Consider how, on Wednesday, American conservative commentator Matt Walsh took to the social media platform to take a jab at advocacy against the climate change threat. “Remember when they spent years telling us to panic over the hole in the ozone layer and then suddenly just stopped talking about it and nobody ever mentioned it again?” he wrote.
Around the same time, he added, “they scared school children into believing that ‘acid rain’ was a real and urgent threat.”
Tens of thousands of people rushed to respond to him and assert the truth, which is that both issues are, in fact, powerful lessons in support of climate action. Because the threat of both was real, and in both cases addressed; that occurred most powerfully in 1987, when the world united via the Montreal Protocol to phase out ozone-depleting chemicals.
It was an unprecedented level of global co-operation. All United Nations members signed on, 197 parties in all, and together they eliminated the use of almost all ozone-depleting substances. The ozone layer stabilized and then began to recover, and the protocols are routinely evaluated and updated. In the US and other countries, similar stiff action fixed acid rain.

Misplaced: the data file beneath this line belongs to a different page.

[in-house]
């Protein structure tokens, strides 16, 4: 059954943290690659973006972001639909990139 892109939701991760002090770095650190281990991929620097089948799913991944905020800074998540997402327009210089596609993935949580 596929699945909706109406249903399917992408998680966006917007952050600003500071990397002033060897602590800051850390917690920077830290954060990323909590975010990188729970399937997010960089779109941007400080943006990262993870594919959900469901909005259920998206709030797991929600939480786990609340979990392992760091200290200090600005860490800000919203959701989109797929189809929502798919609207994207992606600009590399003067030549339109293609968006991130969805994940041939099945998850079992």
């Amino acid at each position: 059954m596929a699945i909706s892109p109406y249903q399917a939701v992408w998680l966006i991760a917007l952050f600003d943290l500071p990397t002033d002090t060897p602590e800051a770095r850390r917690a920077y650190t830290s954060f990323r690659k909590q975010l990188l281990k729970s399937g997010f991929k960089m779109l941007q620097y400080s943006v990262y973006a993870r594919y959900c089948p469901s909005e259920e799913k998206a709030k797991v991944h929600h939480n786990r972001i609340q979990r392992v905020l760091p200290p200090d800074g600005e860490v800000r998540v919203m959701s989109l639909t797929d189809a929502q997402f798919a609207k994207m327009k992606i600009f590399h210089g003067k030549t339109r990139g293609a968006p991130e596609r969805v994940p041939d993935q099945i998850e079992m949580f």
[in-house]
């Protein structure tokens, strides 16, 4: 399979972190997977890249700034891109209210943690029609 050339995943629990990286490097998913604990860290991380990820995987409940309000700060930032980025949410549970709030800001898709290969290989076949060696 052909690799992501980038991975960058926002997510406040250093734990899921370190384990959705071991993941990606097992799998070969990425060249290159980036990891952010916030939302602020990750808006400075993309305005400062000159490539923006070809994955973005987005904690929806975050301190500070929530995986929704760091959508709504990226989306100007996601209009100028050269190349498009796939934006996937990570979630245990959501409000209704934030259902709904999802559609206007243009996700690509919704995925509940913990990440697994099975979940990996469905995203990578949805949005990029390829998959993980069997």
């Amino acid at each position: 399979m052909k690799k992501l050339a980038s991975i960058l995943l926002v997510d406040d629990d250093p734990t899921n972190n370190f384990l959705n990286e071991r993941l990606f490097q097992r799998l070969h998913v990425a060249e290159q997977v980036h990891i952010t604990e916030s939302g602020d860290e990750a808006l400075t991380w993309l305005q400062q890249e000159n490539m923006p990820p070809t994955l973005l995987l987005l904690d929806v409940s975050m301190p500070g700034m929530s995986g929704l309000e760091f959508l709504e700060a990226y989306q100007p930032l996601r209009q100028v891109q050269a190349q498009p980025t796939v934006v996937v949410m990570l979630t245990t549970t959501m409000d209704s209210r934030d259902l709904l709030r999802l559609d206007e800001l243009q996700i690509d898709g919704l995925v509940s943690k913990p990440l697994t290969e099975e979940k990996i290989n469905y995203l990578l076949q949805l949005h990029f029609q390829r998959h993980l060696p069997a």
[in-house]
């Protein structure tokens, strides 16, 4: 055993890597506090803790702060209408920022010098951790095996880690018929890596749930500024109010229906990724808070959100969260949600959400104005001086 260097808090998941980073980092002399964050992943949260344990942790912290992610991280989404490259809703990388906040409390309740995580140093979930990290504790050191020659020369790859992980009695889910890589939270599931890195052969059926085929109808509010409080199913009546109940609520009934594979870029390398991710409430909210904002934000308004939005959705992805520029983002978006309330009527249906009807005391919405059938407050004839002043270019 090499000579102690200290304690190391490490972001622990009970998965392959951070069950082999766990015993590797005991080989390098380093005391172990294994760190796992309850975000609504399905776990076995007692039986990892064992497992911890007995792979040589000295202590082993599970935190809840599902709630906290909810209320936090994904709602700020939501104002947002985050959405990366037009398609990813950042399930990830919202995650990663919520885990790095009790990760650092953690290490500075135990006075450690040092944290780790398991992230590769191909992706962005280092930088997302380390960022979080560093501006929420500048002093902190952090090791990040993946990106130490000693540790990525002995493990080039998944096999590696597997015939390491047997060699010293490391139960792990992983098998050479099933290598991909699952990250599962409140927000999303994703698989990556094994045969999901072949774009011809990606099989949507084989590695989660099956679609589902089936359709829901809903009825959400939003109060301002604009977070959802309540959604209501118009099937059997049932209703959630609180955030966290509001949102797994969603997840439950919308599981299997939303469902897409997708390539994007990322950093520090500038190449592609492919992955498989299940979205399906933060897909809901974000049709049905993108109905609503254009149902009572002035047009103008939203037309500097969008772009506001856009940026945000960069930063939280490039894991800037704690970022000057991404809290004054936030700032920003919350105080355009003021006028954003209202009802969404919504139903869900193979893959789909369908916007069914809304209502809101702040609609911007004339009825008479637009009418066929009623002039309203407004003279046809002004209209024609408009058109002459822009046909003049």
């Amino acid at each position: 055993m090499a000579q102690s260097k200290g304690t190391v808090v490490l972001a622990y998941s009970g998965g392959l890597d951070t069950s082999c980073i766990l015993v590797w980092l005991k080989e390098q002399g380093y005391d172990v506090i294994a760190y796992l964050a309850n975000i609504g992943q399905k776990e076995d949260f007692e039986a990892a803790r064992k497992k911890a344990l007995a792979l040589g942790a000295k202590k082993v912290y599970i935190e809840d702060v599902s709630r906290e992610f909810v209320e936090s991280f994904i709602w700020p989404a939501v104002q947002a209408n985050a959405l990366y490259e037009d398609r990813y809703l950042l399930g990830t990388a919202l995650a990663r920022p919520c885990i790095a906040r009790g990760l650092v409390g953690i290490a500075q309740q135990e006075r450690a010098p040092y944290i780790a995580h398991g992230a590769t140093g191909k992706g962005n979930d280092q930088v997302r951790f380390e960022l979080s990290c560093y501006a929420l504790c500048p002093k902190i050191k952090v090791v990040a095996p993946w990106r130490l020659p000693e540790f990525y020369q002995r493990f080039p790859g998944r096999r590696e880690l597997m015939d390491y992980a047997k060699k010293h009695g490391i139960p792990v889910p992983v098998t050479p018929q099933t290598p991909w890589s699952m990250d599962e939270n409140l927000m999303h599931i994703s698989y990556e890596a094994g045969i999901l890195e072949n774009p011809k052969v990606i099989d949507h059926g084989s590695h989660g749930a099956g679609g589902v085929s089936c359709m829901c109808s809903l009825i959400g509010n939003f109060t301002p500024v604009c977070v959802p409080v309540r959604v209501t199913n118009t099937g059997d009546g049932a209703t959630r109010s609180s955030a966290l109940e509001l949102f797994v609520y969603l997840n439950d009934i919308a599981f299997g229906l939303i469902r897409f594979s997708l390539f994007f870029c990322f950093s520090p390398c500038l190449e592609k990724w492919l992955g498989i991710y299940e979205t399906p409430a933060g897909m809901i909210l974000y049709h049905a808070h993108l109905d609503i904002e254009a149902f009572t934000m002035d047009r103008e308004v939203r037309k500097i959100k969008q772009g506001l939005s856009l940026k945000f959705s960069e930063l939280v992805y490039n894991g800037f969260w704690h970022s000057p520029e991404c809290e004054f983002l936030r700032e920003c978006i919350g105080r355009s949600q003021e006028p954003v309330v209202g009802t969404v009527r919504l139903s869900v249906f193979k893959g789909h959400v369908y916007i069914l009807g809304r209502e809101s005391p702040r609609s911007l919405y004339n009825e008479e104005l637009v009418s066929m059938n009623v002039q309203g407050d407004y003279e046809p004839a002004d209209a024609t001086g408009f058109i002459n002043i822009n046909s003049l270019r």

The world united via the Montreal Protocol to phase out ozone-depleting chemicals. It was an unprecedented level of global cooperation.
The lessons of these two issues, in other words, are the exact opposite of the point Walsh tried to make. Scientists found a problem, governments responded, and thanks to massive global co-operation, the problem was solved. The lesson of these issues isn’t one about “panic” or overreaction. It’s that the world took the alarms seriously, and reacted enough.
Walsh must have seen these responses, many with links to exhaustively detailed reports on how environmental regulations and robust global co-operation solved both threats. But he never admitted he was wrong, and never added a correction. His real message from him had nothing to do with truth; it had everything to do with reinforcing the battle lines of culture.